Menopause Itchy Skin
Help For Your Menopause Skin Problems
Menopause itchy skin is just another one of those weird symptoms. Some women experience the itching only at specific areas, whereas other women have it all over their bodies.
There is a specific type of itchy skin that gives women the sensation that “things are crawling on you”, which is called formication.
Welcome to the world of changing hormones.
The main culprit for itchy skin, as well as for other menopause skin problems and wrinkles, is the drop in estrogen. Estrogen stimulates the collagen and elastin production, the blood flow and the moisture content of the skin cells. As estrogen levels drop, the skin becomes dryer and thinner – the main reason for the menopause itchy skin.
Women who are taking hormones for their menopause symptoms have often less menopause skin problems and look younger than their counterparts. But if you are concerned about the potential risks and side effects of menopause hormone replacement therapy, other alternatives are available.
How to Avoid Menopause Itchy Skin
Smoking is poison for your skin as well. Nicotine is toxic and produces free radicals that can damage your skin.
Another thing to avoid is hot showers, no matter how good they feel. Hot water will make your skin even dryer and therefore can make the itching worse.
It is better to use warm water and take shorter showers. The same is true for the long relaxing hot baths. Use a good moisturizer after each shower or bath to replenish the oils in your skin.
Petroleum Jelly is an excellent moisturizer but not very appealing because it is so greasy. It also lacks the great smell of some of the good body lotions and creams. However, as an inexpensive home-spa treatment you can rub it on, and than use a towel to vigorously wipe of the excess. Mix in some aromatic oil (such aslavender, rose or rosemary oil ) for a nicer fragrance.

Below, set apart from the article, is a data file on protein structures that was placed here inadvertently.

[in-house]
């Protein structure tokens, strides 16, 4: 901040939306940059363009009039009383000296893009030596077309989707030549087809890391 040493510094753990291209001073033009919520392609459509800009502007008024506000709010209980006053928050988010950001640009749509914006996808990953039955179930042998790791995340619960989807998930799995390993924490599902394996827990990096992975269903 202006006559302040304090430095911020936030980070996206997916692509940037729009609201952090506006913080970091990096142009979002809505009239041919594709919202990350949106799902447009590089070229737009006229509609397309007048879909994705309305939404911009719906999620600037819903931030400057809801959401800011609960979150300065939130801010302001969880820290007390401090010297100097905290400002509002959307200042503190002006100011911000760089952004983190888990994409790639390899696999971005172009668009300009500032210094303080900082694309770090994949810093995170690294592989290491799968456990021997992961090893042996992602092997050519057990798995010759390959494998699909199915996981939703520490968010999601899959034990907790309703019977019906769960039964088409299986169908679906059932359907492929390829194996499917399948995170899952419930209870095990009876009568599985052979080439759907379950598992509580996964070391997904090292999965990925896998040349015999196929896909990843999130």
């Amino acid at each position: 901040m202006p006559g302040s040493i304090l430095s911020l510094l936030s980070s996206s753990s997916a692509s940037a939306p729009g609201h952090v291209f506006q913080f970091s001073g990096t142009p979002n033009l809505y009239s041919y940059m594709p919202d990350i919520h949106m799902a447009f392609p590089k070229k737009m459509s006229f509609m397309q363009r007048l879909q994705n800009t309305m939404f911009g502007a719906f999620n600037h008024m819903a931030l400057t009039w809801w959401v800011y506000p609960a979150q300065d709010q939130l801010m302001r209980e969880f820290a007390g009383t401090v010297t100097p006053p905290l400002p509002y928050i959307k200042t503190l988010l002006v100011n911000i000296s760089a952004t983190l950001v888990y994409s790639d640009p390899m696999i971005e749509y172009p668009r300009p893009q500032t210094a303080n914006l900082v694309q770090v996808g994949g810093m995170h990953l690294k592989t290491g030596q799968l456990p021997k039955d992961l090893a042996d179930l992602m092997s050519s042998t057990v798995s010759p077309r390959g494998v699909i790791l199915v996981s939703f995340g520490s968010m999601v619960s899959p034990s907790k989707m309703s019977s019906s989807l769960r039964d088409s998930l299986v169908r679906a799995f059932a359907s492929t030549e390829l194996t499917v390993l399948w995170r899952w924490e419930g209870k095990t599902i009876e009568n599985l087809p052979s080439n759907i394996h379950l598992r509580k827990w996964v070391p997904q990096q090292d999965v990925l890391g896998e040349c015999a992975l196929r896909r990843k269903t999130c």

Avoid exposure to the sun as much as possible. Sun exposure is very bad because it produces free radicals that are so damaging to your skin (toxins and pollution also cause free radicals). Free radicals break down the collagen and elastin (the fibers that support the skin structure). It is important to use a good sunscreen with an SPF of 15 or more to avoid further sun damage.
There are some very good facial creams with sunscreens. Some of the new skin creams, based on break-through research, can even reverse some of the damage and help with the menopause itchy skin as well.
What To Do About Menopause Itchy Skin?
First and foremost is good nutrition with plenty of fruits and vegetables. If you don’t get enough vitamins and minerals from your food, it might be helpful to support your diet with some supplements and vitamins.
Several new skin care products have been developed to help with skin problems such as menopause itchy skin. Look for skin care containing ingredients like:
- Vitamin A (such as Retinol)
- Biotin in the form of Niacin (part of the B-complex)
- Alpha Lipoic Acid)
These products can reverse some of the damage from free radicals and help to make your skin look younger. Healthy skin that has enough moisture prevents the itching and other skin problems during menopause.
Exercise, which is important in menopause for heart and bone health, can keep skin healthy as well. Exercising at least 3 x per week for 30 minutes increases the oxygen flow to our skin, and decreases the amount of free radicals.
Drink mineral or spring water because of the trace minerals it contains. The minerals support healthy skin and may help with the itching.
|You can wash your face or itching areas with mineral or spring water to help with skin irritations and to facilitate the absorption of moisture into the skin cells.|
Vitamins and Minerals Important for Menopause Skin
- Vitamins A, E,C,D and B-complex
- Omega-3 Fatty Acids
- Co-enzyme Q 10
- Alpha Lipoic Acid
- DMEA ((Dimethylethanolamine)
Other Causes of Menopause Itchy Skin
Some women have additional “strange” skin problems such as:
- Feeling that something is crawling on your skin
- Feeling that something is pricking your skin
- Uncomfortable sensation when skin is touched
Aside from the menopause hormone changes, itchy skin can have other causes. It is always a good idea to discuss all your symptoms with your health care provider. In rare cases, the itchy skin can be a sign of serious health conditions, such as infections, fungal diseases, Thyroid problems etc.
If you have started new medications, check the label for side effects. Medications can also be the reason for your skin problem.
Some women develop Acne in menopause. A higher testosterone ratio compared to our overall estrogen level is the culprit.
You are probably thinking: “I’m in MENOPAUSE, not PUBERTY, so why do I have Acne?”
In essence, the menopausal transition is kind of like puberty – just in reverse. During puberty, the sex hormones are out of balance but rising. Now they are out of balance but falling – the effect on our skin is somewhat similar: Acne.
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